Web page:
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Tuesday Red Sox Lineup: John Lackey Seeks Foothold Against Puerto Rico

John Lackey will try again Tuesday night as the Sox take on the Puerto Rican national team.


Tonight, the Red Sox face an entire country. Or at least the best players from it. Well, the best current players willing to take off time from spring training for national duty. In other words, there are a few recognizable names--Pagan, Molina, Beltran, Rios, and even Aviles--but this team probably wouldn't be going anywhere fast in an MLB division.

That being said, it's not terribly likely a team with all a back-five of Mike Carp, Will Middlebrooks (one of these things is not like the others...), Ryan Sweeney, Ryan Lavarnway, and Mitch Maier would be going terribly far either. Ah, the beauty of spring training. The ugly, ugly beauty.

Boston Red Sox

  1. Daniel Nava, RF
  2. Dustin Pedroia, 2B
  3. Stephen Drew, SS
  4. Mike Napoli, 1B
  5. Mike Carp, LF
  6. Will Middlebrooks, 3B
  7. Ryan Sweeney, DH
  8. Ryan Lavarnway, C
  9. Mitch Maier, CF
Starting Pitcher -- John Lackey

One interesting thing here is that Daniel Nava is in right field while Mike Carp is in left. Consider this something of a twin-killing. Daniel Nava is obviously the more competent outfield defender, but whether or not he can be trusted to cover Fenway's spacious right field if absolutely necessary is certainly questionable at best. Mike Carp, meanwhile, needs to show Boston that the "outfielder" part of his C.V. means more than just the ability to stand out there and watch balls drop around him. Opportunities like this are big for both players to show they deserve to make the roster, likely over one another.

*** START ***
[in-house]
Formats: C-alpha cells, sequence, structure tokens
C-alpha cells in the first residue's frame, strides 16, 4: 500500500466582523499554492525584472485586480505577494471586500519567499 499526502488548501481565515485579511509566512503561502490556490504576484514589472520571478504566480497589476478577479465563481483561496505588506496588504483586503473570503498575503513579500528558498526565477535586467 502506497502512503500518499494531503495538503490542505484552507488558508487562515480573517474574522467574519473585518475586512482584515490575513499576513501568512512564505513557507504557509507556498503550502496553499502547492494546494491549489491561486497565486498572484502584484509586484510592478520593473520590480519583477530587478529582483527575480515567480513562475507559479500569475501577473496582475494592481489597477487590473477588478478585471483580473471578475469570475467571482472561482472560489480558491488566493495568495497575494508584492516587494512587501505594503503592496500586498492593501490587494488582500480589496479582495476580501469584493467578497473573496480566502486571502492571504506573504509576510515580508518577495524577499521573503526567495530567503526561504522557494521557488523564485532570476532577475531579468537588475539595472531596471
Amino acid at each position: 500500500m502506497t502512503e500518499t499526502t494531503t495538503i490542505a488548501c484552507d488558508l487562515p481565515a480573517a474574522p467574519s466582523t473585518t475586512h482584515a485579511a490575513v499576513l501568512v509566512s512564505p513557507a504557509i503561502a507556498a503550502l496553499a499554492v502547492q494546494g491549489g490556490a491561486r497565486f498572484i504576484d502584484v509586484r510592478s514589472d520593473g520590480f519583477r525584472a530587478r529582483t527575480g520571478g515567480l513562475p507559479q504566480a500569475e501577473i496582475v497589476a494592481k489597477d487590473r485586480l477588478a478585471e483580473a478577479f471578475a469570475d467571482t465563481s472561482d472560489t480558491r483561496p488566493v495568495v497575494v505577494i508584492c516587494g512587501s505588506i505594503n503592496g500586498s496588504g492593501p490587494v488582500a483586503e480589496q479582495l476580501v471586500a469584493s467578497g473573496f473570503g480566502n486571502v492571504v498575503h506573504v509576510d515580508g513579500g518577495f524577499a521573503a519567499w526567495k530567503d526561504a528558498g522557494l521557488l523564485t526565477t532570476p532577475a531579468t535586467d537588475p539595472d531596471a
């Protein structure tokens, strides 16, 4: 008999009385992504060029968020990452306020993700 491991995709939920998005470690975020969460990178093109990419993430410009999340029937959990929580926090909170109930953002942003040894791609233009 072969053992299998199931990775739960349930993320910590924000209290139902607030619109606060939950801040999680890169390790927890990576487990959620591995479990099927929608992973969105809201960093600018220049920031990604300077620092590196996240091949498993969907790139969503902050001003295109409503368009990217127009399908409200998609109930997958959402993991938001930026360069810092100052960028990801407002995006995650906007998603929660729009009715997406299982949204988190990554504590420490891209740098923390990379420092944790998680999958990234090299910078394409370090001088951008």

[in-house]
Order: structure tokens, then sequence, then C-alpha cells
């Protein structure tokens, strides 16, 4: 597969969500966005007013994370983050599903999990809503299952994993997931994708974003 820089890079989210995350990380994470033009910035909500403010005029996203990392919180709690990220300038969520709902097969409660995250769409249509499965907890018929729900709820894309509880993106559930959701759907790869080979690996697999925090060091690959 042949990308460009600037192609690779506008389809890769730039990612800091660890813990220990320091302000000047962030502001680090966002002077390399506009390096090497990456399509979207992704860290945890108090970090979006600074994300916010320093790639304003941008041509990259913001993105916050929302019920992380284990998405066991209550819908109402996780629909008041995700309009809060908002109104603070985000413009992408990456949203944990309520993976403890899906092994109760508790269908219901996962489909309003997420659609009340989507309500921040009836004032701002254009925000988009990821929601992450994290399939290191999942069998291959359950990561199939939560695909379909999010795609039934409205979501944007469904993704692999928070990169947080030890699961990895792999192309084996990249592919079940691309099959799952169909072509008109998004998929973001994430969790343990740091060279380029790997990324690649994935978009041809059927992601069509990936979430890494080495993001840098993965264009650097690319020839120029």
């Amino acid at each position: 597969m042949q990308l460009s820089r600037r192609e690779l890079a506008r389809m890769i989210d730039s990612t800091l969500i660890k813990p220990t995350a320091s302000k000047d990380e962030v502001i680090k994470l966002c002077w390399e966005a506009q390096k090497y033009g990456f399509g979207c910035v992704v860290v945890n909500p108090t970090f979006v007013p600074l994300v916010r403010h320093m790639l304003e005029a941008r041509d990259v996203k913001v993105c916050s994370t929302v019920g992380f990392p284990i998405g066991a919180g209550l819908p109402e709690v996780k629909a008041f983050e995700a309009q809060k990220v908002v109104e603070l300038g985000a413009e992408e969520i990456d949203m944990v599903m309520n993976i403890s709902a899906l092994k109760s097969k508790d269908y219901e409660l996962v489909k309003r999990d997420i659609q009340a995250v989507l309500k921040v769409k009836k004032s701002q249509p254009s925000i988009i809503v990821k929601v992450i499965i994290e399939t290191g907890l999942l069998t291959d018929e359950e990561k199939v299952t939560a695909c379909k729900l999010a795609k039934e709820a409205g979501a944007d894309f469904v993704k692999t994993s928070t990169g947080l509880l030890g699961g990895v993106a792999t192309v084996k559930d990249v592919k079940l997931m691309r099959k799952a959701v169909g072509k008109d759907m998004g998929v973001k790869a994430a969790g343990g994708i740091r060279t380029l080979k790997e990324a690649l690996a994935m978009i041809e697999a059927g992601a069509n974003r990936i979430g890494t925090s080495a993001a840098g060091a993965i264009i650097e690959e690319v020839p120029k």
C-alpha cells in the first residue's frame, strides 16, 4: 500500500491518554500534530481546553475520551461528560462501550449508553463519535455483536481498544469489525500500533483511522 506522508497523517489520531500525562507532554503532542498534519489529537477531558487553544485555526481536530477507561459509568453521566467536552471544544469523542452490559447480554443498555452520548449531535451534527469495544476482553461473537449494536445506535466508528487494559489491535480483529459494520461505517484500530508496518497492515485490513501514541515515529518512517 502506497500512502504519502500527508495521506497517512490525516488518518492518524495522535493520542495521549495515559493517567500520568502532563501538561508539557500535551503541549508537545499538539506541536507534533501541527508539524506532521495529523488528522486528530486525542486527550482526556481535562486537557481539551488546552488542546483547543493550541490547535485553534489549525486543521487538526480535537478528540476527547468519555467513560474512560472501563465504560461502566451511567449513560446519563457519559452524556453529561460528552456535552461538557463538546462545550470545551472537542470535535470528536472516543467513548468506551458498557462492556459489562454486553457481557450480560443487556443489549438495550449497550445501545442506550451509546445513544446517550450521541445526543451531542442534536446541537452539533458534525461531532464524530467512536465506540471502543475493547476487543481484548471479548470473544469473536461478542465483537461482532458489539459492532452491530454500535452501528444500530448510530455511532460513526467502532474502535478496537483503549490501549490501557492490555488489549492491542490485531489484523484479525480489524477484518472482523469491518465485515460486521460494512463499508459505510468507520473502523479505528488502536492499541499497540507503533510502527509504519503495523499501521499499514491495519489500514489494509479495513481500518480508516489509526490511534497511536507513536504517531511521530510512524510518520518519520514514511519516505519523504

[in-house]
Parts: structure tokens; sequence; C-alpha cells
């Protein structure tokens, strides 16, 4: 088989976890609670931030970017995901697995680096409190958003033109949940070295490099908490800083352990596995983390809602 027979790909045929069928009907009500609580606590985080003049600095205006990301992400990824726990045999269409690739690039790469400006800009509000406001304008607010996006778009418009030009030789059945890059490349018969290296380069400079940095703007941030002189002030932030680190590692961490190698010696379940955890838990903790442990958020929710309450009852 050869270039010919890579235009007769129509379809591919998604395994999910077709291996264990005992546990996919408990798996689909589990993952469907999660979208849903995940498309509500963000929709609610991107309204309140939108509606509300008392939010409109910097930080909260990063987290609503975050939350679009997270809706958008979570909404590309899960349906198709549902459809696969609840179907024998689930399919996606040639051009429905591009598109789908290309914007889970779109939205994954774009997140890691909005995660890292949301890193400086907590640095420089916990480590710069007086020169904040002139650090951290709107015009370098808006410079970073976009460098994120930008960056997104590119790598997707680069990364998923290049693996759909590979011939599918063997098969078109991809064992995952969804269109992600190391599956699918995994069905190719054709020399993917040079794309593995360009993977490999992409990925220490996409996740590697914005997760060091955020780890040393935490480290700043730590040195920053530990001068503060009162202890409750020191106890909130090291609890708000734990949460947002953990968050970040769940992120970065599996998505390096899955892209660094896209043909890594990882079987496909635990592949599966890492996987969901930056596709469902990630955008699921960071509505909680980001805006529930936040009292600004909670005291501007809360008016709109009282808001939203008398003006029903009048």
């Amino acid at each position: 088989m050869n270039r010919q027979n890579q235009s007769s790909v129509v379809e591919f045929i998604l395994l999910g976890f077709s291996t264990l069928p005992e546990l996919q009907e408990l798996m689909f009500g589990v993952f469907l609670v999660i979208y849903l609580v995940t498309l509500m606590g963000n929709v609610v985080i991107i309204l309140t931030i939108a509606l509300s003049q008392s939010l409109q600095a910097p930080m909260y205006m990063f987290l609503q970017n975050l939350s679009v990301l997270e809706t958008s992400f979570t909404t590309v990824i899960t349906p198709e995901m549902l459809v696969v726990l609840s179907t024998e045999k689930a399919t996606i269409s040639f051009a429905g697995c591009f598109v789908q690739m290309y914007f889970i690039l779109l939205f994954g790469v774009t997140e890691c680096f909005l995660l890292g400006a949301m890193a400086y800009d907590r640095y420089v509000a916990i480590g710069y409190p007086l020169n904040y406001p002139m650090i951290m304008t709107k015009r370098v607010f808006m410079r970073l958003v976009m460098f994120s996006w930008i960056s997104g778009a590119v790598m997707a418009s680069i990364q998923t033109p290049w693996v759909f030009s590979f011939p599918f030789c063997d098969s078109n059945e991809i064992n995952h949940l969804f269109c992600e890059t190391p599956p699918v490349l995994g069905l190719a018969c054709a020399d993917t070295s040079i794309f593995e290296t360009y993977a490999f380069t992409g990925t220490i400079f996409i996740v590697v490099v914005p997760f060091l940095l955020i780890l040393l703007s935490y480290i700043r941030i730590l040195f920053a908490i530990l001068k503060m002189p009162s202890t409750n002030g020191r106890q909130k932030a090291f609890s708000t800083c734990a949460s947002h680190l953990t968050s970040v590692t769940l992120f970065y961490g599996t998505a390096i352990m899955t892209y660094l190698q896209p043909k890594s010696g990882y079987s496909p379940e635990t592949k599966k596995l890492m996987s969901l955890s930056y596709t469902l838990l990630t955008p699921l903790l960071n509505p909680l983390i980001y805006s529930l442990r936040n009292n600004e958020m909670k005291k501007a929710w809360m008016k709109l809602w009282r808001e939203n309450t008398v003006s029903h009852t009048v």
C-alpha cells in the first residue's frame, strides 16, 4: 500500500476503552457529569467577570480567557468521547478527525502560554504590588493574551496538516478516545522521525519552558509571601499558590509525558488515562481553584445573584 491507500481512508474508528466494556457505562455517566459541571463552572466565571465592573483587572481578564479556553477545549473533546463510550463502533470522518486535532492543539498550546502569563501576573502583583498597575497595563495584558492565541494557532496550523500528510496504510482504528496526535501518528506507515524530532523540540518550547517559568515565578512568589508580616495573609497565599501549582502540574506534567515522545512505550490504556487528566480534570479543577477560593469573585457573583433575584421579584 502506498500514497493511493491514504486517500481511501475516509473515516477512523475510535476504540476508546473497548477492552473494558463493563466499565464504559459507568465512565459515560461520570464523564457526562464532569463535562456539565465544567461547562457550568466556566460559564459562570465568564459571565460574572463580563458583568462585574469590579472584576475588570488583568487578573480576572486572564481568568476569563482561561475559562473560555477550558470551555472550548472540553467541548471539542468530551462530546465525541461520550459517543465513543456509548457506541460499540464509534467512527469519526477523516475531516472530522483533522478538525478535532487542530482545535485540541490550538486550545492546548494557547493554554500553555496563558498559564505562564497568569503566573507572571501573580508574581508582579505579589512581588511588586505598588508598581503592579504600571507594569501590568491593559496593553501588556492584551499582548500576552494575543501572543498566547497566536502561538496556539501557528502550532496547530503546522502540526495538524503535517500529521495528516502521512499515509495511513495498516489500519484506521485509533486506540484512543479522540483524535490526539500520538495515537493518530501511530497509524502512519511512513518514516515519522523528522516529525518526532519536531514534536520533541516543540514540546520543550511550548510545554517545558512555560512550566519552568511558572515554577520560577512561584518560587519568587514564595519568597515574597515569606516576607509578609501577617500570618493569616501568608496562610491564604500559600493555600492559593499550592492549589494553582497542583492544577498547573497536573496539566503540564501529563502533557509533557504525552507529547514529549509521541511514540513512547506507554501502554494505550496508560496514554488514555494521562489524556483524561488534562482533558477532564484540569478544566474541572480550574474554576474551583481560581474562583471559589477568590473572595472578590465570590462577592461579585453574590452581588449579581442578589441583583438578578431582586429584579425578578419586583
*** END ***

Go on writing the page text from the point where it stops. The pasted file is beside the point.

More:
Meanwhile Ryan Sweeney just needs to show he can hit, because the Sox know he can field.

All of that, though, takes a back seat to the man on the mound. John Lackey is making his third appearance of the year, and after the last two shellackings could really use a decent night. A decent Lackey isn't necessary for the Red Sox to be good this year, but it would go a long way towards calming nerves if he could avoid another bad game. Momentum is often more an invention of observers than an actual force in baseball, especially for a pitcher who goes once every five games. But right now John Lackey needs something to go right.